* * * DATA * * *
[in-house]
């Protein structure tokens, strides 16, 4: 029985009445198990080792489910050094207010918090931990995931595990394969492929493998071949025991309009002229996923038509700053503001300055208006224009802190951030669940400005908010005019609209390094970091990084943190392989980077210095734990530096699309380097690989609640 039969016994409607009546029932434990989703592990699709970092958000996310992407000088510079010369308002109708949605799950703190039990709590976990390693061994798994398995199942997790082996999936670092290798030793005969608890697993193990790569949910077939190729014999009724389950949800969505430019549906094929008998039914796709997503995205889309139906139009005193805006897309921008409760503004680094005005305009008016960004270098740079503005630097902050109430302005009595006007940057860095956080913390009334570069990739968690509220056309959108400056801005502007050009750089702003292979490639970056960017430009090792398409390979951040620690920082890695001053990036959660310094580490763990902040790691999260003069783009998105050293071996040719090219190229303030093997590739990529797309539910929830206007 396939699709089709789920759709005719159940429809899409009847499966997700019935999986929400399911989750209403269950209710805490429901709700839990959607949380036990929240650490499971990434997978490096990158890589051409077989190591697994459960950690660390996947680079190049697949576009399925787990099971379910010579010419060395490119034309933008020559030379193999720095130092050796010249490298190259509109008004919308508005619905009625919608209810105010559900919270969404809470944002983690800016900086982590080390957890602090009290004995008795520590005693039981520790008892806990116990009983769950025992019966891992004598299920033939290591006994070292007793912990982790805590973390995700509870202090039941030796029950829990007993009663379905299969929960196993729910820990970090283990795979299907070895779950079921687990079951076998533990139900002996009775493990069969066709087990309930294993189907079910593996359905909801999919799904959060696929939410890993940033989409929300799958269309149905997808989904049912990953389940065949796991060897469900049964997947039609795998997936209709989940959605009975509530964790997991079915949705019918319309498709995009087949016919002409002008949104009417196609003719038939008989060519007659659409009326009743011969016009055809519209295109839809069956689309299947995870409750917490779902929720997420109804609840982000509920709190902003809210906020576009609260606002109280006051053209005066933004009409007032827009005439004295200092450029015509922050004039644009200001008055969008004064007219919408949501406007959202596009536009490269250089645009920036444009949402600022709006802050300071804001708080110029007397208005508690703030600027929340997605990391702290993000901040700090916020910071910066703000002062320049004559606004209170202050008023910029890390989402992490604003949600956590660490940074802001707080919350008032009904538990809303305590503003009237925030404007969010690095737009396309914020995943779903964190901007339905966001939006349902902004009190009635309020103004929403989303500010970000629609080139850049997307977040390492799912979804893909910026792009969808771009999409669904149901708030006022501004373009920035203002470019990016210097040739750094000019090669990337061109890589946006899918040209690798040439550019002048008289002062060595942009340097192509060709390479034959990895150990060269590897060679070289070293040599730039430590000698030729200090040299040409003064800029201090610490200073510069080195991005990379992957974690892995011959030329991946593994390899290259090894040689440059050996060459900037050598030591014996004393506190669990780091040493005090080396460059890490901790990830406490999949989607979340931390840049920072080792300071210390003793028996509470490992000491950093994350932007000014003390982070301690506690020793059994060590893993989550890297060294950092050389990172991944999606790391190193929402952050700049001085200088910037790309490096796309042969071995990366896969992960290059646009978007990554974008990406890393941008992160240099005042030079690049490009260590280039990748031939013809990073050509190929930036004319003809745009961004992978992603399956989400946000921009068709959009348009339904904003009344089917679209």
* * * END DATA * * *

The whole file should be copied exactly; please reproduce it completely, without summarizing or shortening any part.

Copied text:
[in-house]
């Protein structure tokens, strides 16, 4: 029985009445198990080792489910050094207010918090931990995931595990394969492929493998071949025991309009002229996923038509700053503001300055208006224009802190951030669940400005908010005019609209390094970091990084943190392989980077210095734990530096699309380097690989609640 039969016994409607009546029932434990989703592990699709970092958000996310992407000088510079010369308002109708949605799950703190039990709590976990390693061994798994398995199942997790082996999936670092290798030793005969608890697993193990790569949910077939190729014999009724389950949800969505430019549906094929008998039914796709997503995205889309139906139009005193805006897309921008409760503004680094005005305009008016960004270098740079503005630097902050109430302005009595006007940057860095956080913390009334570069990739968690509220056309959108400056801005502007050009750089702003292979490639970056960017430009090792398409390979951040620690920082890695001053990036959660310094580490763990902040790691999260003069783009998105050293071996040719090219190229303030093997590739990529797309539910929830206007 396939699709089709789920759709005719159940429809899409009847499966997700019935999986929400399911989750209403269950209710805490429901709700839990959607949380036990929240650490499971990434997978490096990158890589051409077989190591697994459960950690660390996947680079190049697949576009399925787990099971379910010579010419060395490119034309933008020559030379193999720095130092050796010249490298190259509109008004919308508005619905009625919608209810105010559900919270969404809470944002983690800016900086982590080390957890602090009290004995008795520590005693039981520790008892806990116990009983769950025992019966891992004598299920033939290591006994070292007793912990982790805590973390995700509870202090039941030796029950829990007993009663379905299969929960196993729910820990970090283990795979299907070895779950079921687990079951076998533990139900002996009775493990069969066709087990309930294993189907079910593996359905909801999919799904959060696929939410890993940033989409929300799958269309149905997808989904049912990953389940065949796991060897469900049964997947039609795998997936209709989940959605009975509530964790997991079915949705019918319309498709995009087949016919002409002008949104009417196609003719038939008989060519007659659409009326009743011969016009055809519209295109839809069956689309299947995870409750917490779902929720997420109804609840982000509920709190902003809210906020576009609260606002109280006051053209005066933004009409007032827009005439004295200092450029015509922050004039644009200001008055969008004064007219919408949501406007959202596009536009490269250089645009920036444009949402600022709006802050300071804001708080110029007397208005508690703030600027929340997605990391702290993000901040700090916020910071910066703000002062320049004559606004209170202050008023910029890390989402992490604003949600956590660490940074802001707080919350008032009904538990809303305590503003009237925030404007969010690095737009396309914020995943779903964190901007339905966001939006349902902004009190009635309020103004929403989303500010970000629609080139850049997307977040390492799912979804893909910026792009969808771009999409669904149901708030006022501004373009920035203002470019990016210097040739750094000019090669990337061109890589946006899918040209690798040439550019002048008289002062060595942009340097192509060709390479034959990895150990060269590897060679070289070293040599730039430590000698030729200090040299040409003064800029201090610490200073510069080195991005990379992957974690892995011959030329991946593994390899290259090894040689440059050996060459900037050598030591014996004393506190669990780091040493005090080396460059890490901790990830406490999949989607979340931390840049920072080792300071210390003793028996509470490992000491950093994350932007000014003390982070301690506690020793059994060590893993989550890297060294950092050389990172991944999606790391190193929402952050700049001085200088910037790309490096796309042969071995990366896969992960290059646009978007990554974008990406890393941008992160240099005042030079690049490009260590280039990748031939013809990073050509190929930036004319003809745009961004992978992603399956989400946000921009068709959009348009339904904003009344089917679209």